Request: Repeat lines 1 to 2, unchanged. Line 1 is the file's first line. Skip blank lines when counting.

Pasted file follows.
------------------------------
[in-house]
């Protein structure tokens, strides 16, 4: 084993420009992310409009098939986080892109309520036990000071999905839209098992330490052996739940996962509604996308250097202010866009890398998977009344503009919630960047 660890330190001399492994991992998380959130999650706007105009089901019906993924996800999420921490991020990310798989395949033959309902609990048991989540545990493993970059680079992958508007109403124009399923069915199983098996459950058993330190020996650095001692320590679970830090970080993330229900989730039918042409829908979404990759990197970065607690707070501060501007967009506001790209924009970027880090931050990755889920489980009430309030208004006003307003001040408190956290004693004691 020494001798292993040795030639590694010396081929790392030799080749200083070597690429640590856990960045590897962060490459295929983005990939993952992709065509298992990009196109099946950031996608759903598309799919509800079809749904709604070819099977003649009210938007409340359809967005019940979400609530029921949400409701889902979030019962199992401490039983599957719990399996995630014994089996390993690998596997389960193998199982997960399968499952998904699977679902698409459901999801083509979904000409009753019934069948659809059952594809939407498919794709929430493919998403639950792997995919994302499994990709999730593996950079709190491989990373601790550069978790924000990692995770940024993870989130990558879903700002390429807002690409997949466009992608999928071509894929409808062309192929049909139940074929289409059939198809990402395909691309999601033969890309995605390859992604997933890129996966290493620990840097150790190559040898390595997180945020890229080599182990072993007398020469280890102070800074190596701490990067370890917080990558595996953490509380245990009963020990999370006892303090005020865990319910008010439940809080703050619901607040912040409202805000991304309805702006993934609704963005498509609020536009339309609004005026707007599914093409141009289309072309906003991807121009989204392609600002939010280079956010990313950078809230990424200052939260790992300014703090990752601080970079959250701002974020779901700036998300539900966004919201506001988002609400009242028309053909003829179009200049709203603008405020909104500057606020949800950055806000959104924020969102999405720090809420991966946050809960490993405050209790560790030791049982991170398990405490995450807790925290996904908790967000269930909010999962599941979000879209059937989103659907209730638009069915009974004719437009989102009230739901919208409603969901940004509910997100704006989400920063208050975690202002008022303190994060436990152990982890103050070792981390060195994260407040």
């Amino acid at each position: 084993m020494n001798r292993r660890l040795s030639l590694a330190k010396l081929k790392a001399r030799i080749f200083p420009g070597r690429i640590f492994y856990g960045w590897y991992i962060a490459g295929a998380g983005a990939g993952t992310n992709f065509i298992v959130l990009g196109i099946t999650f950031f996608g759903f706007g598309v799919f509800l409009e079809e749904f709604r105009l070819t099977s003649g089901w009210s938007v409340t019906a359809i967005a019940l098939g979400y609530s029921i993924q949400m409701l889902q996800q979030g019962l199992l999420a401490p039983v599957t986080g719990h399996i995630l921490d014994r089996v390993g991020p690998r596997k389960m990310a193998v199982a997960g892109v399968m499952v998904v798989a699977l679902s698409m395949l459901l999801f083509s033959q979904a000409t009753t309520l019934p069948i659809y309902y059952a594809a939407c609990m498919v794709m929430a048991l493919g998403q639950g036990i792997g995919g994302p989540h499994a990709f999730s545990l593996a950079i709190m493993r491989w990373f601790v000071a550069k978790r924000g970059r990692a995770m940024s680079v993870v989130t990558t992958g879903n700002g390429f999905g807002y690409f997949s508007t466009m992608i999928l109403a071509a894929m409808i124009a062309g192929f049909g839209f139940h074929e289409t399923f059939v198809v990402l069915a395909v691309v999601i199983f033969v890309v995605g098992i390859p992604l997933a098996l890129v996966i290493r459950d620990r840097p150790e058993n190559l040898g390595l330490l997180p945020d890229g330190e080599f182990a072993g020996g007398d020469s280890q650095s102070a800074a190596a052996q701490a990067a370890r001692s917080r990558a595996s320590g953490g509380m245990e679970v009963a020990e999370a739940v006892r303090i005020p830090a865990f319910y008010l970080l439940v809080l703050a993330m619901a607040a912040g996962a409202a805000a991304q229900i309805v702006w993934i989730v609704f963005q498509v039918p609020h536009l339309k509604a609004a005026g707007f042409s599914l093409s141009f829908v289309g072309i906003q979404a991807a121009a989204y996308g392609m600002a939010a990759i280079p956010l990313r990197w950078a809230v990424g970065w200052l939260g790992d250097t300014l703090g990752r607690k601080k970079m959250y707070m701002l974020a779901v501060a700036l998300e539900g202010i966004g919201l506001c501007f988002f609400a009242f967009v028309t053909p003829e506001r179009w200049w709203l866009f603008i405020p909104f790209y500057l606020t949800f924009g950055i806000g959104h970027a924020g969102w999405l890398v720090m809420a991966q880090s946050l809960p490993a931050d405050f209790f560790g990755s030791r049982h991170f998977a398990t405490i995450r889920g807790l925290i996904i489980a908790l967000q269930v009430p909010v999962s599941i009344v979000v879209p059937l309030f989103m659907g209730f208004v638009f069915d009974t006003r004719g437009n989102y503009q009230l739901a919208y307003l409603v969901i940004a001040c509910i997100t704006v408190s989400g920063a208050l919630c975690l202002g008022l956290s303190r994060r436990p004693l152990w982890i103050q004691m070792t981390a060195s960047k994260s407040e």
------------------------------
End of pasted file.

[in-house]
């Protein structure tokens, strides 16, 4: 084993420009992310409009098939986080892109309520036990000071999905839209098992330490052996739940996962509604996308250097202010866009890398998977009344503009919630960047 660890330190001399492994991992998380959130999650706007105009089901019906993924996800999420921490991020990310798989395949033959309902609990048991989540545990493993970059680079992958508007109403124009399923069915199983098996459950058993330190020996650095001692320590679970830090970080993330229900989730039918042409829908979404990759990197970065607690707070501060501007967009506001790209924009970027880090931050990755889920489980009430309030208004006003307003001040408190956290004693004691 020494001798292993040795030639590694010396081929790392030799080749200083070597690429640590856990960045590897962060490459295929983005990939993952992709065509298992990009196109099946950031996608759903598309799919509800079809749904709604070819099977003649009210938007409340359809967005019940979400609530029921949400409701889902979030019962199992401490039983599957719990399996995630014994089996390993690998596997389960193998199982997960399968499952998904699977679902698409459901999801083509979904000409009753019934069948659809059952594809939407498919794709929430493919998403639950792997995919994302499994990709999730593996950079709190491989990373601790550069978790924000990692995770940024993870989130990558879903700002390429807002690409997949466009992608999928071509894929409808062309192929049909139940074929289409059939198809990402395909691309999601033969890309995605390859992604997933890129996966290493620990840097150790190559040898390595997180945020890229080599182990072993007398020469280890102070800074190596701490990067370890917080990558595996953490509380245990009963020990999370006892303090005020865990319910008010439940809080703050619901607040912040409202805000991304309805702006993934609704963005498509609020536009339309609004005026707007599914093409141009289309072309906003991807121009989204392609600002939010280079956010990313950078809230990424200052939260790992300014703090990752601080970079959250701002974020779901700036998300539900966004919201506001988002609400009242028309053909003829179009200049709203603008405020909104500057606020949800950055806000959104924020969102999405720090809420991966946050809960490993405050209790560790030791049982991170398990405490995450807790925290996904908790967000269930909010999962599941979000879209059937989103659907209730638009069915009974004719437009989102009230739901919208409603969901940004509910997100704006989400920063208050975690202002008022303190994060436990152990982890103050070792981390060195994260407040």